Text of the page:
Outside, men argued.

“What happened here?”

“Milord! Oh, milord! My reins broke.”


“Not my fault, milord. Please, tell ’em.”

“Are you mad?” one man yelled to the other. “Secure your horses!”

“The reins of the leaders broke!”

“Calm them all then, leaders and wheelers. Charlton! Grab this. Let’s get the ladies out of here.”

There was much cursing and ordering about among all the men. Fifi breathed deeply and waited…and waited for relief.

A man appeared in the window.

Mary clapped her hands, happy to see help.

“Lawton-Bridges falling down!” Mary greeted the gentleman who appeared at the window.

“Birdie!” he replied grinning in the window, happy about this meeting. “God’s nightshirt! Don’t rock this carriage, my girl!”

“Happy to—Whoa!” Mary braced herself as the carriage wobbled up and down.

Fifi clamped a hand to her mouth. She was going to be ill. Very ill. In front of them all.

Then the coach went still.

“Birdie,” warned the man who knew Mary. “Do not move. They free the horses.”

The door fell open.

Welles scrambled out.

Mary followed.

Fifi stifled a groan. A large man, an angry one who smelled of clean pine and citrus engulfed her in his essence as he tore apart the ruined innards of the carriage. He murmured comforting words to her as he sought to free her.

“Please get me out of here,” she murmured, the pain flames on her ankle. “Please.”

“I will, I will. Be still, my lady,” said another man with a voice like far-off thunder. “I need to remove the last of this seat and then…”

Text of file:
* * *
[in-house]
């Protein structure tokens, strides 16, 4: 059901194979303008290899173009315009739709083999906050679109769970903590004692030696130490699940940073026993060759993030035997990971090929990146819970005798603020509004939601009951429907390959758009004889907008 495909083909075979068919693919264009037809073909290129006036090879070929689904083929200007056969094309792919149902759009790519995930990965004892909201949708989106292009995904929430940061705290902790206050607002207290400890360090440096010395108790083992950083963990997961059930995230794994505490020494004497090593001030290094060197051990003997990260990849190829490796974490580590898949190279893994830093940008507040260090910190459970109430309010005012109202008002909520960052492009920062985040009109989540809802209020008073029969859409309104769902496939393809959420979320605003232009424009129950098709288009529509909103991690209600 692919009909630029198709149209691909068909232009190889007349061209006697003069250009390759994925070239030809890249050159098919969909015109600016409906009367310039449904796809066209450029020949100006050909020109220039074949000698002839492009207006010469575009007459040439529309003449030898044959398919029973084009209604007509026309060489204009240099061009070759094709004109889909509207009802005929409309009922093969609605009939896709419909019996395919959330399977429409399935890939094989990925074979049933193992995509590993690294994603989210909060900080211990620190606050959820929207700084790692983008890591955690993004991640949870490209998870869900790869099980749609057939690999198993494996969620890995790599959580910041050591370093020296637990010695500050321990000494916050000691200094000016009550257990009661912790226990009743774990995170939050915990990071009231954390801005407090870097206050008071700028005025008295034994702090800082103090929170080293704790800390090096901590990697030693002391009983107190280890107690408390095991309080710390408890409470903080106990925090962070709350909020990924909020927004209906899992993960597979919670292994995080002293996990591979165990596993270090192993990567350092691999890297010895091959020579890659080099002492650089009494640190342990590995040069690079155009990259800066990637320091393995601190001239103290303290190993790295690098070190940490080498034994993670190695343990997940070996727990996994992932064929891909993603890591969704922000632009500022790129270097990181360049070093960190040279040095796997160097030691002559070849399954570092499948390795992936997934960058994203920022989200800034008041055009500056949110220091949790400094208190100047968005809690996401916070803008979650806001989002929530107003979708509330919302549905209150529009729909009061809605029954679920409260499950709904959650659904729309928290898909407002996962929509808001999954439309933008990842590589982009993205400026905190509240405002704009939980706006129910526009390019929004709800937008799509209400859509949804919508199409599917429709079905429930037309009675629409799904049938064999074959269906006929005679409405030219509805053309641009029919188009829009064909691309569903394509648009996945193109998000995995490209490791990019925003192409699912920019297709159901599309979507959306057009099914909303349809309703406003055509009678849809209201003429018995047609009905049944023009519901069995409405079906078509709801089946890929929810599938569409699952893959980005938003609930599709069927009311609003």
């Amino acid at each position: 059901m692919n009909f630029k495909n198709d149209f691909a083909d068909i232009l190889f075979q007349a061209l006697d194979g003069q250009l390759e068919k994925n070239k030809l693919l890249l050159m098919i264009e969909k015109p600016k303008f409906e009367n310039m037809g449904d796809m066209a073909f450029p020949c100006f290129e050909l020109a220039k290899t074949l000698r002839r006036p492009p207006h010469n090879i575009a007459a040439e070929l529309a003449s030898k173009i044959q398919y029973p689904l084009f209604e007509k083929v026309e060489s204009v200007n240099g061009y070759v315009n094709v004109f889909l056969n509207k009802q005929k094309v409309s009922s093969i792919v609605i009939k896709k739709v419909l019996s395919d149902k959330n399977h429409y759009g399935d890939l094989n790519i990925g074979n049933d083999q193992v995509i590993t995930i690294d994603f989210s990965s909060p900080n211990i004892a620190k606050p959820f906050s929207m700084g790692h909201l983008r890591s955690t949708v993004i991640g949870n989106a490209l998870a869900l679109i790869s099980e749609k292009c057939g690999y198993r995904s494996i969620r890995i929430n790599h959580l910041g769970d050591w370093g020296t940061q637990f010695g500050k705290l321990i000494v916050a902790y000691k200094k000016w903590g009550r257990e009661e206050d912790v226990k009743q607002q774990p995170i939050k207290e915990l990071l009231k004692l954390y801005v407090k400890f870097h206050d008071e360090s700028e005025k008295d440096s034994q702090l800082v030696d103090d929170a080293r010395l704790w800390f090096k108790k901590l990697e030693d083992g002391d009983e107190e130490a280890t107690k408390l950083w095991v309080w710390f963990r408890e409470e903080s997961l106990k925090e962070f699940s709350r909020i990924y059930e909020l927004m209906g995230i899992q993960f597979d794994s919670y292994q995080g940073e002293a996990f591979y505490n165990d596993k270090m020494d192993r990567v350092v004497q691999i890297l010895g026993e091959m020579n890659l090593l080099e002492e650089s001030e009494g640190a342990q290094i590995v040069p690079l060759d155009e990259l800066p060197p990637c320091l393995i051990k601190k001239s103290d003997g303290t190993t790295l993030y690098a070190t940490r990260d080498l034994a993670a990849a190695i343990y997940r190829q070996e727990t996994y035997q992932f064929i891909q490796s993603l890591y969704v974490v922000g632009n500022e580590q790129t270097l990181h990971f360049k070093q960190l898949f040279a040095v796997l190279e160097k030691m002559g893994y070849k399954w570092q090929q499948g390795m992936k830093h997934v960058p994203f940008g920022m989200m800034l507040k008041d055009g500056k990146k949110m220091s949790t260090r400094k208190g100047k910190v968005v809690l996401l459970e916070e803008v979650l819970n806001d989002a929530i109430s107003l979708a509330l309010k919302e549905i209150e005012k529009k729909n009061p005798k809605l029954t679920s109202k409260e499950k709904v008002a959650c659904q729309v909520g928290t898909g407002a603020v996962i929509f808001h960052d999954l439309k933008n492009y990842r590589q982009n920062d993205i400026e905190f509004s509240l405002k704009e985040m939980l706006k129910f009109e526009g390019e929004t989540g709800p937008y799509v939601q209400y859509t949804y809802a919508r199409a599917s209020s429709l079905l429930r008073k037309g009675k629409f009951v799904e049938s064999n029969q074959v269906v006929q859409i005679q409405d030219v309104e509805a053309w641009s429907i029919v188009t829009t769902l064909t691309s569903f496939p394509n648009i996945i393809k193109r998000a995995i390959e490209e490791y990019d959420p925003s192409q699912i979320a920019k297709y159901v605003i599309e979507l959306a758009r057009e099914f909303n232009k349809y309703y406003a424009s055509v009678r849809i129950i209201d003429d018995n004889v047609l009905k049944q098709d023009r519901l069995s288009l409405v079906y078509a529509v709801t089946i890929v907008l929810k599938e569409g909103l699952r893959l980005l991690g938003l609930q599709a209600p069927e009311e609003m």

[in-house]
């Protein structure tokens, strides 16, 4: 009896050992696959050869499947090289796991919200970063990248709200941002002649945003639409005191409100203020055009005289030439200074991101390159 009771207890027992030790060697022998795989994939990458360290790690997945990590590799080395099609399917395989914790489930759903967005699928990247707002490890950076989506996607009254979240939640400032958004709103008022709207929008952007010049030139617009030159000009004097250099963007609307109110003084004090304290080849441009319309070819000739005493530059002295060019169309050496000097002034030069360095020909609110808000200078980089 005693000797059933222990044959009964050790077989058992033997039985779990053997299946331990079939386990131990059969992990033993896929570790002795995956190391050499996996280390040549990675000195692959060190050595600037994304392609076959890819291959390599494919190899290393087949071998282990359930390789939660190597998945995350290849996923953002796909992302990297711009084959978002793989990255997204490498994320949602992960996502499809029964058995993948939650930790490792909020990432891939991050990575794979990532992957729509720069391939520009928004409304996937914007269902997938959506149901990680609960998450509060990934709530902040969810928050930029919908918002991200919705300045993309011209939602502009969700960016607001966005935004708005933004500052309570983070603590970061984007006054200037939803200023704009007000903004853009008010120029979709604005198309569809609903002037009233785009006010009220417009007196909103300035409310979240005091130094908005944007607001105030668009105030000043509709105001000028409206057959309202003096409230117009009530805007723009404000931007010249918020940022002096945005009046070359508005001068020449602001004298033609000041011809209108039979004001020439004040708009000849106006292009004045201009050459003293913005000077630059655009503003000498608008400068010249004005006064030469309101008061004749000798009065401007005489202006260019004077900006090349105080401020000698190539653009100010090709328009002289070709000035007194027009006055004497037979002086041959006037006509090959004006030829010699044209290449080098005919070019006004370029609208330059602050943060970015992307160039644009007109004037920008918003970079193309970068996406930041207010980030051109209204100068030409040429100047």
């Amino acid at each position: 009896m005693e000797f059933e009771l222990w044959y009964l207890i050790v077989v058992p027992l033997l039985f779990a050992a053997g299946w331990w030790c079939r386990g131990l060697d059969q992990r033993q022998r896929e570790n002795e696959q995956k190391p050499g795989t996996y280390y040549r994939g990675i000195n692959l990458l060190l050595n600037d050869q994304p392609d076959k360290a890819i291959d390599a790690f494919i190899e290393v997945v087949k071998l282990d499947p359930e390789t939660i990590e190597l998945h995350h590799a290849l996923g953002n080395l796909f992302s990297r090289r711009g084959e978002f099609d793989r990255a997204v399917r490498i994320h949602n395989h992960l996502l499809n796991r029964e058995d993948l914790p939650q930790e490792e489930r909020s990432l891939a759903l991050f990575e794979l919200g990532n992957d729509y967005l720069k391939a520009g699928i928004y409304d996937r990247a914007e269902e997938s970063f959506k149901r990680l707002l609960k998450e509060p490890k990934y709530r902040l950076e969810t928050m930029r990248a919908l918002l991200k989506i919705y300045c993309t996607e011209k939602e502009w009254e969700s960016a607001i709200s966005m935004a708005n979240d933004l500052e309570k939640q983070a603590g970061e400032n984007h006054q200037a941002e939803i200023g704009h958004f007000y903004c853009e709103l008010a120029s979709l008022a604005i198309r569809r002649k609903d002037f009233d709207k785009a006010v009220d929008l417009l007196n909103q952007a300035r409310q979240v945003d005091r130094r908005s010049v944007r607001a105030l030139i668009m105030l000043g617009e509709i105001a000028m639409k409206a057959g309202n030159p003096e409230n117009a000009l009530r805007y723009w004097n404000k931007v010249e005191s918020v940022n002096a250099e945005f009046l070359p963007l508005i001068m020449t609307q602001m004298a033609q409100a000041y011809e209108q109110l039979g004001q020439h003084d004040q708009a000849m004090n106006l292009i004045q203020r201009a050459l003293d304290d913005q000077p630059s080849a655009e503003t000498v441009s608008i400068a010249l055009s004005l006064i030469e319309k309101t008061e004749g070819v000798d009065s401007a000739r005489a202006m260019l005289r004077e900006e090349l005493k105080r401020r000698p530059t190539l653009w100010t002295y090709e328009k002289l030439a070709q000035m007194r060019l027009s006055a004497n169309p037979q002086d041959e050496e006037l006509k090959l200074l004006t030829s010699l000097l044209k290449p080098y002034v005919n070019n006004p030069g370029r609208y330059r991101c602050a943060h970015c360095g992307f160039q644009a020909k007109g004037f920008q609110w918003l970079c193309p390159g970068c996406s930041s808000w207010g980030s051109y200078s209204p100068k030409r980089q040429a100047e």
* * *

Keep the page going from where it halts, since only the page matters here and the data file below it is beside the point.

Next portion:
He yanked and pulled, the wood groaning at his power.

She sat, her eyes closed, gulping, fighting nausea. At once she felt the weight lift from her foot. “Oh, thank you.”

“Take my handkerchief.” He pressed it to her hand, then drew her into his arms as if she were spun sugar.

He led her stand but the second she touched her foot to the earth, she yelped. “I can’t. My foot.”

“Very well,” he said and swept her up into his embrace. One arm under her thighs, the other around her back, he slid her against him and carried her from the wreckage. Her knight in armor, her Goliath could lift her as easily as he did a pincushion.

Grateful as well as impressed, she snuggled against his chest and surrendered to the act of a man who treated a woman with tenderness. Curiosity about such kindness to her, she caught glimpses of him. Once, twice. Daring more and fearing he’d call her rude, she squinted at the gloss of his thick brown hair and the cut of his dashing square jaw. He didn’t seem to notice her perusal but took four long strides to the carriage. The conveyance was spectacular, a traveling carriage of black lacquer polished to a fare-thee-well. A blue escutcheon of some noble symbol had been painted on the door, but she couldn’t make out its detail. In truth, she cared not if the coach belonged to him or his friend. She could only wish for a respite from the agony of her injury—and the knowledge of her rescuer’s name.

He placed her inside upon plush leather squabs and plunked down opposite her. “There, there. Sprained your ankle. I know the signs. You’ll be fine. I’ll see to it.”

She sank to the comfort of the cushions and narrowed her eyes on him to no avail. Without her glasses, she could discern only the wealth of his sable hair, the perfection of his generous mouth and the remarkable glitter of his eyes. She leaned forward and…


She shot backward, a hand to her throat. This could not be…

But he was.

He most certainly was…dear me…Northington!